The two subspecies, coryniformis and torquens, of L. coryniformis exhibit identical tuf-aa sequences, but have 0.26% tuf-nt sequence divergence. L. murinus and L. animalis present identical tuf-aa sequences. These two species have very similar characteristics, both phylogenetically (0.3% established divergence of their 16S rRNA sequences, accession numbers M58807 and M58826), and biochemically according to their fermentation profiles [35]. The 1.84% divergence between the tuf-nt sequences permits differentiation of both species.

In order to test the high potentiality of tuf gene sequence analysis for lactobacillus identification, the tuf-nt sequences were determined for other collection strains and for newly isolated strains at our institute. The sequences from one sequencing run with the Keu1 primer, of about 450 nucleotides, were translated into sequences of amino acids. The identification of strains was carried out by comparison of these sequences with those of the type strains. A sequencing run with the Keu2 primer was necessary for the unequivocal identification, at either the aa or nt level, of the three subspecies of L. delbrueckii because of their large sequence similarity. Complete double strand sequencing was carried out before some strains were proposed for a re-classification. For every strain tested in this study, the identification was based on a 100% tuf-aa sequence identity with that of the type strain. The species identity of 40 strains of the L. acidophilus group was confirmed and 18 unidentified strains were categorised (Table 2). The strains L. gasseri CIP 103614 and L. crispatus CIP 103605 should be re-classified as L. johnsonii and L. gasseri respectively. The identity of seven strains of the species L. delbrueckii was also confirmed, five as L. delbrueckii subsp. lactis and two as L. delbrueckii subsp. bulgaricus. The identity of 12 strains of L. plantarum and two strains of L. pentosus was confirmed whereas two L. pentosus strains from the collection at our institute were re-classified as L. plantarum and L. paraplantarum (Table 2). Comparison of the tuf-nt sequences yielded scores between 99.1% and 100% sequence identity with the type strain. These results are in favour of synonymous nucleotide mutations, which may occur in the nt sequence without changing the sequence of the translated product. As already discussed above, synonymous nucleotide mutations would result in a higher variability of tuf nucleotide sequences between the different lactobacillus species. They also allow the differentiation of subspecies (see L. coryniformis example) and sometimes permit differentiation between strains of a single species.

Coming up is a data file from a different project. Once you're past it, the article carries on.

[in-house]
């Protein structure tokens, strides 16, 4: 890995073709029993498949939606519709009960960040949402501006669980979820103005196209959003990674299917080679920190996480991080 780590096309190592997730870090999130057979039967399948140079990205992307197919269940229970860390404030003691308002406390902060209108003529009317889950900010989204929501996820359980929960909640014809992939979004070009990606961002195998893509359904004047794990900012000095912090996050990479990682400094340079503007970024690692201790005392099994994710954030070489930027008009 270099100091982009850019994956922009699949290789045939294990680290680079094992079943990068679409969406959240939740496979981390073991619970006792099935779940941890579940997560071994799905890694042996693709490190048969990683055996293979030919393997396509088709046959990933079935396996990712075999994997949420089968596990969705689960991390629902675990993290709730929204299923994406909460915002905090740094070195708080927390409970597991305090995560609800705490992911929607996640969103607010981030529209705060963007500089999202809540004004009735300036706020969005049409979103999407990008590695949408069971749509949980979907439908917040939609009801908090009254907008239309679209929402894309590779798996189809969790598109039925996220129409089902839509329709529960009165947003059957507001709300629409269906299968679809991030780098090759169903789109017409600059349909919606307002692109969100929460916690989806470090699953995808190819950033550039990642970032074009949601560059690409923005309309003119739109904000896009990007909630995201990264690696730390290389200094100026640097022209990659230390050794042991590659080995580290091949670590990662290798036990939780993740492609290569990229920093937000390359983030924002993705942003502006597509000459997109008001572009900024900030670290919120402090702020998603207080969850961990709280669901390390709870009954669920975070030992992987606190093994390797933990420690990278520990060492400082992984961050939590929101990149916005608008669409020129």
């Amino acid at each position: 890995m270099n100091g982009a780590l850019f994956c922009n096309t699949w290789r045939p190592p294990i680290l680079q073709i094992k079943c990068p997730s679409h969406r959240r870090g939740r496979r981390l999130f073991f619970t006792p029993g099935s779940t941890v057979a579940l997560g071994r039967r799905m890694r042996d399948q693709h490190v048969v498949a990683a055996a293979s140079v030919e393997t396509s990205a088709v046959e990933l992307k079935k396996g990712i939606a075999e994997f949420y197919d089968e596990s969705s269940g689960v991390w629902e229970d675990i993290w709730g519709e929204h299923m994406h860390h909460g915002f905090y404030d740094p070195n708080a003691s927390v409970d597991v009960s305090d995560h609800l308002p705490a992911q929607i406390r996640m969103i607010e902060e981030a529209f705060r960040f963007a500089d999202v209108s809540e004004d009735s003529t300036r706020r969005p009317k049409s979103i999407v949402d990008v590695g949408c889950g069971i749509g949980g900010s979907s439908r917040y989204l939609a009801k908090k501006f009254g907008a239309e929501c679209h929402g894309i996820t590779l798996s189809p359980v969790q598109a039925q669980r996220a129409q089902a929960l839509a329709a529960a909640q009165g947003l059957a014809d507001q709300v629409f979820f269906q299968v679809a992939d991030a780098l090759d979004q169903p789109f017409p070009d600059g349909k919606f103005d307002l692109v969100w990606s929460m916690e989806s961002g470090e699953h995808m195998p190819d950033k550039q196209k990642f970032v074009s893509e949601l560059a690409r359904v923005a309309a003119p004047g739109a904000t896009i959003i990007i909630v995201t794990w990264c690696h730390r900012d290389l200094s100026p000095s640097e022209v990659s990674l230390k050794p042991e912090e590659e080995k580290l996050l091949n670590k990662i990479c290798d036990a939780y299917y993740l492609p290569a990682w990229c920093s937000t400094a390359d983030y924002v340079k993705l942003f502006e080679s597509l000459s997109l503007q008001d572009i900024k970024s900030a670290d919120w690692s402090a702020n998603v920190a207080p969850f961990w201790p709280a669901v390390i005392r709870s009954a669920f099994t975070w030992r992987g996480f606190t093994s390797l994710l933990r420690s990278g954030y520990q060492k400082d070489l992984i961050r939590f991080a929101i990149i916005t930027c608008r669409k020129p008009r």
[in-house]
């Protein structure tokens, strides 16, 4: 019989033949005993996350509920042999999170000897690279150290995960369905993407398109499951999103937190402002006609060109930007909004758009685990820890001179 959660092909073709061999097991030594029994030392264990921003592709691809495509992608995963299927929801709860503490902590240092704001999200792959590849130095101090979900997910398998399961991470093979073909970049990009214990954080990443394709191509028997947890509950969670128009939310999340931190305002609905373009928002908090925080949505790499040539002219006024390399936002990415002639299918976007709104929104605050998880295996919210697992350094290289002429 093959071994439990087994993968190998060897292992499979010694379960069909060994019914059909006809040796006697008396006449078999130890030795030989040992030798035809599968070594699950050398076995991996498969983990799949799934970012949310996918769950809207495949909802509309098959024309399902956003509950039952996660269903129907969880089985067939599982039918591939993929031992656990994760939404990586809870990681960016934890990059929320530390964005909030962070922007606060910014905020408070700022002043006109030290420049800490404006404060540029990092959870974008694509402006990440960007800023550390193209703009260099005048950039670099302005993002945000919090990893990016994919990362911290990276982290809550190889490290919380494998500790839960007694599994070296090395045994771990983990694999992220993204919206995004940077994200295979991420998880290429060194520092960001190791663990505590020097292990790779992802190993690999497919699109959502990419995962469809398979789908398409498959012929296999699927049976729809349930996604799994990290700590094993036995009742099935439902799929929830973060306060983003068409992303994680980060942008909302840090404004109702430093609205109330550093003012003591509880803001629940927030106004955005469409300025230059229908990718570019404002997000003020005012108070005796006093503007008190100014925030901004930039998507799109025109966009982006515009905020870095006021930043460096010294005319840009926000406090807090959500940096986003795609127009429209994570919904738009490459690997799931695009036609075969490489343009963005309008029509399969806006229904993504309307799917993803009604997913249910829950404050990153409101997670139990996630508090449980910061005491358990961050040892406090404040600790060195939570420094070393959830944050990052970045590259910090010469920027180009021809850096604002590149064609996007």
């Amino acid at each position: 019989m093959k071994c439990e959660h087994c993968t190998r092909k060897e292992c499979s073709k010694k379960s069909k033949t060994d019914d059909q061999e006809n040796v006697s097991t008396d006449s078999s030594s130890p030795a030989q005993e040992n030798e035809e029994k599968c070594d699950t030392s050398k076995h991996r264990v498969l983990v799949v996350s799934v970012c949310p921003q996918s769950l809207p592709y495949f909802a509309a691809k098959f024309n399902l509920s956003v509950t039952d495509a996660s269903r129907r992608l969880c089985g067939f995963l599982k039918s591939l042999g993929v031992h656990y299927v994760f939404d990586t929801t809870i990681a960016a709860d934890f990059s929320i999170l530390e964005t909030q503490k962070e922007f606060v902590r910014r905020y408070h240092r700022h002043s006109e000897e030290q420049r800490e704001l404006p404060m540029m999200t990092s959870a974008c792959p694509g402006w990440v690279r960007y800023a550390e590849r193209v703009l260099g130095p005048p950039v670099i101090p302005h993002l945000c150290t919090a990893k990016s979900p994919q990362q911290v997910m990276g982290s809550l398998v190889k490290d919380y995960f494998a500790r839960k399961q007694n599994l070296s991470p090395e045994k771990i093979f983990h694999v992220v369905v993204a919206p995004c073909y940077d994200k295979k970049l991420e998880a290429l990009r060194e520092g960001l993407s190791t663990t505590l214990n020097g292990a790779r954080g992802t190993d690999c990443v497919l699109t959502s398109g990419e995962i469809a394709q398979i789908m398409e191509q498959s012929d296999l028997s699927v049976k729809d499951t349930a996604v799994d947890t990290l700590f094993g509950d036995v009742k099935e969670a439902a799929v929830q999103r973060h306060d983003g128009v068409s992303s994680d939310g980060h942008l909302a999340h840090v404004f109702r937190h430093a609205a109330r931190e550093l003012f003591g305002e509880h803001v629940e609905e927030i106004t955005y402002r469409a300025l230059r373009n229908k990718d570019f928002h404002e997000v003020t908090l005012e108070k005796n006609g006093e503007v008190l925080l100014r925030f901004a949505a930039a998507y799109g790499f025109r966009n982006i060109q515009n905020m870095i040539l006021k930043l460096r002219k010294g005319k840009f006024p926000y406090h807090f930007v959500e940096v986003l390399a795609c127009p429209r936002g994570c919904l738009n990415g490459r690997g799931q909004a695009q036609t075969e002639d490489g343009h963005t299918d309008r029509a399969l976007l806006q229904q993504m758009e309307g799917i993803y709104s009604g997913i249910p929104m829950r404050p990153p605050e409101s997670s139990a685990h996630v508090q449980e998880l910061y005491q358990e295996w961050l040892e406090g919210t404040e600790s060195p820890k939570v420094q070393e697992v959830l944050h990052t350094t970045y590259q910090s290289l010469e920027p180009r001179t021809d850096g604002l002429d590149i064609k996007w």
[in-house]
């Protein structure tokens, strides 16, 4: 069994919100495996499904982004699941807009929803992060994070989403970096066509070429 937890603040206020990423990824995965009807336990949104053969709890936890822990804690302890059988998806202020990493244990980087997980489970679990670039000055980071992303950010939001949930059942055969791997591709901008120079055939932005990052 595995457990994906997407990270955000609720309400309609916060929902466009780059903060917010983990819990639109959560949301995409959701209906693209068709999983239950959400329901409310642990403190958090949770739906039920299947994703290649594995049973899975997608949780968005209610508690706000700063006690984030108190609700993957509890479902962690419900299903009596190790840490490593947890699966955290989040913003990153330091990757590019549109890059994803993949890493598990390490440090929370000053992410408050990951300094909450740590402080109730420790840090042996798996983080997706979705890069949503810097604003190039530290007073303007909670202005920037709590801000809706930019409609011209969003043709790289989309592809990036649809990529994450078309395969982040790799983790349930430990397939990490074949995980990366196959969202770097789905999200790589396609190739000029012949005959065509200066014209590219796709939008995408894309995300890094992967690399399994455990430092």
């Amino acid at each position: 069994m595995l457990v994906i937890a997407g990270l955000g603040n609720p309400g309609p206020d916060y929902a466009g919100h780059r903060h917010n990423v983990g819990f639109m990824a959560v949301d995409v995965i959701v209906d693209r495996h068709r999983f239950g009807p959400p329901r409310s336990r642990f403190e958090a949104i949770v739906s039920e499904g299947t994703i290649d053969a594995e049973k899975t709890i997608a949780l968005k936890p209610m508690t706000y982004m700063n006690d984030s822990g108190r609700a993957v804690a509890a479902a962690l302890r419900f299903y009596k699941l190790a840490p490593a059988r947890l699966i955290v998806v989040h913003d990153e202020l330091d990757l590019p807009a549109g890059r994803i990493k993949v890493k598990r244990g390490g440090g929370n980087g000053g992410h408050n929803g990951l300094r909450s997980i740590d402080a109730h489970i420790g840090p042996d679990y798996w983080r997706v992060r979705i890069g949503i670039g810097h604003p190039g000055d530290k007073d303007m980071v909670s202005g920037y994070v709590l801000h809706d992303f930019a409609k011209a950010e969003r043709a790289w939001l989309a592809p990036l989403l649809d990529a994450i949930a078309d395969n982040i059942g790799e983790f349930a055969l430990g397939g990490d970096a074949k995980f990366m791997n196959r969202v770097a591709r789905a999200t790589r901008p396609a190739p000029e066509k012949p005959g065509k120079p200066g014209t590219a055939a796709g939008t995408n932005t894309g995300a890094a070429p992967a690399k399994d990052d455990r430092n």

View this table:
Table 2

Identification of lactobacilli of the L. acidophilus group by tuf sequence comparison

Current nameIdentified asCollection number
L. crispatusL. gasseriCIP 103605
L. gasseriL. johnsoniiCIP 103614